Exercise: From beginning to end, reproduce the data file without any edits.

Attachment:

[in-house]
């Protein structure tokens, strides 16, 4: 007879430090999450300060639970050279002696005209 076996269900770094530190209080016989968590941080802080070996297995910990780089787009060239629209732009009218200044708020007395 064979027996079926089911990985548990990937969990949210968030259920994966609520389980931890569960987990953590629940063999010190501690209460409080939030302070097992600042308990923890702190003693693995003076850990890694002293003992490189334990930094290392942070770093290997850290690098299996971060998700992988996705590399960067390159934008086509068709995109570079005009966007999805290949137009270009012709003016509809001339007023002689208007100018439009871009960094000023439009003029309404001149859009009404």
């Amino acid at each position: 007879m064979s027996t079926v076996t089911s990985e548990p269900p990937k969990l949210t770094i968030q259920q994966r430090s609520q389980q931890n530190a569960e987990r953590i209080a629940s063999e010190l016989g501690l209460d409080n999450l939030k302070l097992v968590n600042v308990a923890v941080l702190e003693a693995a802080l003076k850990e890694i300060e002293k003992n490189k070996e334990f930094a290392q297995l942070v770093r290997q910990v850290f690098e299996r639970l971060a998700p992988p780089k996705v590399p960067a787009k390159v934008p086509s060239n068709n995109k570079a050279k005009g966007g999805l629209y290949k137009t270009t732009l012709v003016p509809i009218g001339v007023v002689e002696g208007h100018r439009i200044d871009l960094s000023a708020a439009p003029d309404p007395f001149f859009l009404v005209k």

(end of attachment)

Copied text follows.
[in-house]
């Protein structure tokens, strides 16, 4: 007879430090999450300060639970050279002696005209 076996269900770094530190209080016989968590941080802080070996297995910990780089787009060239629209732009009218200044708020007395 064979027996079926089911990985548990990937969990949210968030259920994966609520389980931890569960987990953590629940063999010190501690209460409080939030302070097992600042308990923890702190003693693995003076850990890694002293003992490189334990930094290392942070770093290997850290690098299996971060998700992988996705590399960067390159934008086509068709995109570079005009966007999805290949137009270009012709003016509809001339007023002689208007100018439009871009960094000023439009003029309404001149859009009404």
């Amino acid at each position: 007879m064979s027996t079926v076996t089911s990985e548990p269900p990937k969990l949210t770094i968030q259920q994966r430090s609520q389980q931890n530190a569960e987990r953590i209080a629940s063999e010190l016989g501690l209460d409080n999450l939030k302070l097992v968590n600042v308990a923890v941080l702190e003693a693995a802080l003076k850990e890694i300060e002293k003992n490189k070996e334990f930094a290392q297995l942070v770093r290997q910990v850290f690098e299996r639970l971060a998700p992988p780089k996705v590399p960067a787009k390159v934008p086509s060239n068709n995109k570079a050279k005009g966007g999805l629209y290949k137009t270009t732009l012709v003016p509809i009218g001339v007023v002689e002696g208007h100018r439009i200044d871009l960094s000023a708020a439009p003029d309404p007395f001149f859009l009404v005209k």